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K-State Today

September 28, 2018

The Annual Security Report: More than federal compliance

By K-State Clery Compliance

In this final article as part of our recognition of National Campus Safety Awareness Month, we are reviewing why the Clery Act is important and what the Annual Security Report covers.

With fines of up to $54,789 per Clery Act violation, compliance is an issue no college or university can afford to ignore. As such, the Clery Act federal compliance program at K-State is constantly working to increase awareness and understanding of the Clery Act and its requirements. Developing and maintaining a safe and compliant campus environment is the responsibility of the entire K-State community — security personnel, faculty, staff, students and visitors — not just individuals with distinct Clery Act coordination responsibilities.

Commonly referred to as the Clery Act, the Crime Awareness and Campus Security Act was signed into law in 1990 with one main purpose — to increase accountability and transparency among colleges and universities. The Clery family championed the law in honor of their daughter, Jeanne, who was brutalized, raped, and murdered by another student during her first year of college in 1986.

Today the Jeanne Clery Disclosure of Campus Security Policy and Campus Crime Statistics Act, known as the Clery Act, is a federal law requiring U.S. colleges and universities who receive federal funding to share information about crime on campus, as well as efforts to improve campus safety. The law is classified as a consumer protection law, and is intended to inform the public of crime on and around campuses.

Every Oct. 1, colleges and universities throughout the country notify the campus community of the release of their Annual Security Report, also known as the Clery report. This document highlights how campuses are keeping their community members safer with programming, information and policies; it also gives a three-year snapshot of crime on and around campus.

The 2018 K-State Annual Security Report will be distributed via email notification Monday, Oct. 1. In the Clery Report, you will find the following information:

Crime statistics

  • These numbers reflect reports of sexual assaults, hate crimes, alcohol violations, motor vehicle thefts, and dating violence, among other crimes. Some people assume that campuses reporting lower numbers of crimes like sexual assault and dating violence are safer. However, many times the opposite is true. Sexual assault and dating violence are underreported both on and off campus. As a result, higher numbers may indicate that a campus is talking about these crimes regularly and openly communicating how students can report these crimes.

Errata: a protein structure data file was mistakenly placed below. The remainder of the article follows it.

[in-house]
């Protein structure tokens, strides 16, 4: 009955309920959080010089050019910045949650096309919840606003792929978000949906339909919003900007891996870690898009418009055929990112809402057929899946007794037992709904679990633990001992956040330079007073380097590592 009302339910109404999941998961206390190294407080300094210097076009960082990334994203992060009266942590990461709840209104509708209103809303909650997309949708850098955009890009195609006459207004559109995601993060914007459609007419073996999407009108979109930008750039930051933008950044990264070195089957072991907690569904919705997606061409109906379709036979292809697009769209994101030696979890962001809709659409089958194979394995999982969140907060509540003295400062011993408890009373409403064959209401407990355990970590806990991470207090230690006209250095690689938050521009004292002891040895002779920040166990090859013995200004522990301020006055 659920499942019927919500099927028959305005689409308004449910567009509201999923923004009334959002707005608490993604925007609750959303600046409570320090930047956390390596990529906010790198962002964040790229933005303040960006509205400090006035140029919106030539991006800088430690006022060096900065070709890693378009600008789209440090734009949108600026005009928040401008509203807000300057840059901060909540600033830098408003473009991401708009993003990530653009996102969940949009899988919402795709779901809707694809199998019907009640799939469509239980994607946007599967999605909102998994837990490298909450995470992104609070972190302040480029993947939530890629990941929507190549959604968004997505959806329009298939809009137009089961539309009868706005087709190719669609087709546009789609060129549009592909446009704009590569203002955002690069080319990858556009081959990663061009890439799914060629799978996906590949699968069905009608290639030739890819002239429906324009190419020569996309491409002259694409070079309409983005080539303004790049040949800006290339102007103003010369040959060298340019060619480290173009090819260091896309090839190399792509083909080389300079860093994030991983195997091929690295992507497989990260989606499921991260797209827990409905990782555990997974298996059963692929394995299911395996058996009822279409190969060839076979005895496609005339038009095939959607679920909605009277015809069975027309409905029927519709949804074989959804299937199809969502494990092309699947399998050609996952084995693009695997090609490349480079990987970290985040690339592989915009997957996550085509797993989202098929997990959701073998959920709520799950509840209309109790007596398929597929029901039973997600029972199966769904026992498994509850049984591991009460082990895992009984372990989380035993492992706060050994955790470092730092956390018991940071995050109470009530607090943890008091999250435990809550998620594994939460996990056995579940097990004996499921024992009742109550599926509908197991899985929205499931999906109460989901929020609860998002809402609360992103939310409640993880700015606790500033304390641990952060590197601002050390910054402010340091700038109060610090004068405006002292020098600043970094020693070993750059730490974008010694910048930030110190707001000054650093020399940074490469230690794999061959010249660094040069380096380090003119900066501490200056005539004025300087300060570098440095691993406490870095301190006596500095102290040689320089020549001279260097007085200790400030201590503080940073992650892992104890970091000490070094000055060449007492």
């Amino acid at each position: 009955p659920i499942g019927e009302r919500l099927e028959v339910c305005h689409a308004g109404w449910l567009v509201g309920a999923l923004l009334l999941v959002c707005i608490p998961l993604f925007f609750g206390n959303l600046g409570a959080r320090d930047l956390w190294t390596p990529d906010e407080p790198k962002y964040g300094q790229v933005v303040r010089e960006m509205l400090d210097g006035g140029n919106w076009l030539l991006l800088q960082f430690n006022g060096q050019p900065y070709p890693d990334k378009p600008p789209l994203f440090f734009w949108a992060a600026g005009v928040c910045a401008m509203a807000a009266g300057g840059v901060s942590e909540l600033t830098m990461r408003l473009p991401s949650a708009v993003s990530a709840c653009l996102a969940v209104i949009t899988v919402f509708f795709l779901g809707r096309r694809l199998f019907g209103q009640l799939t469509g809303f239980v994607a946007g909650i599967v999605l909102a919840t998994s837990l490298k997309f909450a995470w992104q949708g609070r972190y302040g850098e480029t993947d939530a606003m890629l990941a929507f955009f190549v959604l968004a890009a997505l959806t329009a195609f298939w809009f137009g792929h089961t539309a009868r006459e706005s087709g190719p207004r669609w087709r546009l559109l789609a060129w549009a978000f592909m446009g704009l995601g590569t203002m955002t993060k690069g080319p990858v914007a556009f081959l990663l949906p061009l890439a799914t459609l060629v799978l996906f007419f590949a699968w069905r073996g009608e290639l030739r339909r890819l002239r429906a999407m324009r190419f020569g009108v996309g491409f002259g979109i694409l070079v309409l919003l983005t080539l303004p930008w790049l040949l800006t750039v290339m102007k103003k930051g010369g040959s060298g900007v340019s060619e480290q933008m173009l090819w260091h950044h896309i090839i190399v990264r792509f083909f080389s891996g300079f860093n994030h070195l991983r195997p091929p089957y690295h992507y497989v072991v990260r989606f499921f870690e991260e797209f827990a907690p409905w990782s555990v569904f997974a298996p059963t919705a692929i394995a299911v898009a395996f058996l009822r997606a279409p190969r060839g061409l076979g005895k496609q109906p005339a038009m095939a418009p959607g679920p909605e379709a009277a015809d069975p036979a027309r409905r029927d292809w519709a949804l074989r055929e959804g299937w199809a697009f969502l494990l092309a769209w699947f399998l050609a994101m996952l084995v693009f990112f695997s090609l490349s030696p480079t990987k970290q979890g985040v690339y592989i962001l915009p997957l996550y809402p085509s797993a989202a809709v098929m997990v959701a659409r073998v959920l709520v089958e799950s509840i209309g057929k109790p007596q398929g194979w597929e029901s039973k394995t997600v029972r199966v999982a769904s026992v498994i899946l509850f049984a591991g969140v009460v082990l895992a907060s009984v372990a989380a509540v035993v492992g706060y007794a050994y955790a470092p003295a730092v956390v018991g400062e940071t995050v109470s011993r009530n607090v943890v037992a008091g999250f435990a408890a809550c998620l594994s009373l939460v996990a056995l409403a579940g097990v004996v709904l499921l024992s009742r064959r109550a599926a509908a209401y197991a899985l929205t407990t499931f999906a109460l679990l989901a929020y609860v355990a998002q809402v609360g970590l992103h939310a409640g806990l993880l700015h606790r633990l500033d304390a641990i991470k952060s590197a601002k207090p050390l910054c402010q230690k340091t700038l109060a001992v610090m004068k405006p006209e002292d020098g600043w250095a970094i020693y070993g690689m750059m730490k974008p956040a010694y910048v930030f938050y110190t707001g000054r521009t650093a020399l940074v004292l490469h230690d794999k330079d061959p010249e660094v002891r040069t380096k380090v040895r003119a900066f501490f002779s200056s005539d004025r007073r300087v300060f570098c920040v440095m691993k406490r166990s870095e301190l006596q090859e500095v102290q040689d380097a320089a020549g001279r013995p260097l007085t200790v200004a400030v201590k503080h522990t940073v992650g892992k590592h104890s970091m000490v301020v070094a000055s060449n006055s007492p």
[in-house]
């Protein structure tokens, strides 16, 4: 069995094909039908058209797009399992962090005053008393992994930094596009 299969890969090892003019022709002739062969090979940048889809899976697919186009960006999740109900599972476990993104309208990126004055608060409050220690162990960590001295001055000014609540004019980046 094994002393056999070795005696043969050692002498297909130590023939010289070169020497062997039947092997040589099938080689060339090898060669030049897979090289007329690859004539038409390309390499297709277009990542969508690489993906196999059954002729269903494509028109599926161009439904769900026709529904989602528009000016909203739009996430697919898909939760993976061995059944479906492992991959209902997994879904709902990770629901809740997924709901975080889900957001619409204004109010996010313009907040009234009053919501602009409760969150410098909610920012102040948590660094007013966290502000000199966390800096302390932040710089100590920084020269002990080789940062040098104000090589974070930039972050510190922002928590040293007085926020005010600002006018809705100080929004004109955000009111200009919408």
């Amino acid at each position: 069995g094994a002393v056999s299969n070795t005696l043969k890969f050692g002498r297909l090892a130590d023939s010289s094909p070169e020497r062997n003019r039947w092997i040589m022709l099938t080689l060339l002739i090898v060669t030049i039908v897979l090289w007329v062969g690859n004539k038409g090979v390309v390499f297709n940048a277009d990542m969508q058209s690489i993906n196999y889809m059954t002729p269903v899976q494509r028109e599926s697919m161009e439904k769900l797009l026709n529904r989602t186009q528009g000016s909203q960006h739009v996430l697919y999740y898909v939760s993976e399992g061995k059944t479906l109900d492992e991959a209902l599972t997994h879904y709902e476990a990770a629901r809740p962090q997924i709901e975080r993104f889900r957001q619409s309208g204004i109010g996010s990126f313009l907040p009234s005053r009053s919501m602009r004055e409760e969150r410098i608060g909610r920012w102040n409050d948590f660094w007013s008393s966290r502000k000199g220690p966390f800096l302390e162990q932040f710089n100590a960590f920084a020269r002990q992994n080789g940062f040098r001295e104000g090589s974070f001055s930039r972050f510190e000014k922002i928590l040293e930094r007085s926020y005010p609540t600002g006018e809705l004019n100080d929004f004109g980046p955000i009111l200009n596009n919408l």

Ways to report

  • While all members of the K-State community are encouraged to accurately and promptly report all crimes and other emergencies to the appropriate law enforcement agencies, no later than 24 hours, we know many victims of crimes do not report crimes directly to the police. Instead, a crime victim may decide to tell a colleague, trusted friend, mentor or advisor. As such, a convenient reporting website where reports related to Clery Act crimes; academic violations; code of conduct violations; students of concern; discrimination; harassment, including sexual harassment; domestic violence; dating violence; retaliation; and stalking may be submitted. The Report It webpage may be accessed directly at k-state.edu/report.

Educational programs

  • Prevention education and awareness programs related to general crime; fire safety; sexual assault, dating violence, and stalking prevention; bystander intervention; and drug and alcohol abuse education and resources are highlighted in the report.

Information about warnings to the campus community

  • When a crime covered by the Clery Act occurs, campus officials evaluate whether there is a serious or ongoing threat to the campus community. If necessary, a Timely Warning is distributed in order for individuals to make informed decisions about their safety.

Applicable campus policies and resources

  • Information related to reasonable changes and resources, victim's rights and options for reporting, as well as information on university disciplinary proceedings and key policies related to missing students and emergency notification are also available within the report.

Look for your notification about the publication of the Annual Security and Fire Safety Report (Clery Report) on Monday, Oct. 1.

Any questions regarding the Report It webpage or Clery Act compliance, in general, may be directed to Sarah F. Barrett, coordinator of Clery Act federal compliance, at ksuclery@k-state.edu.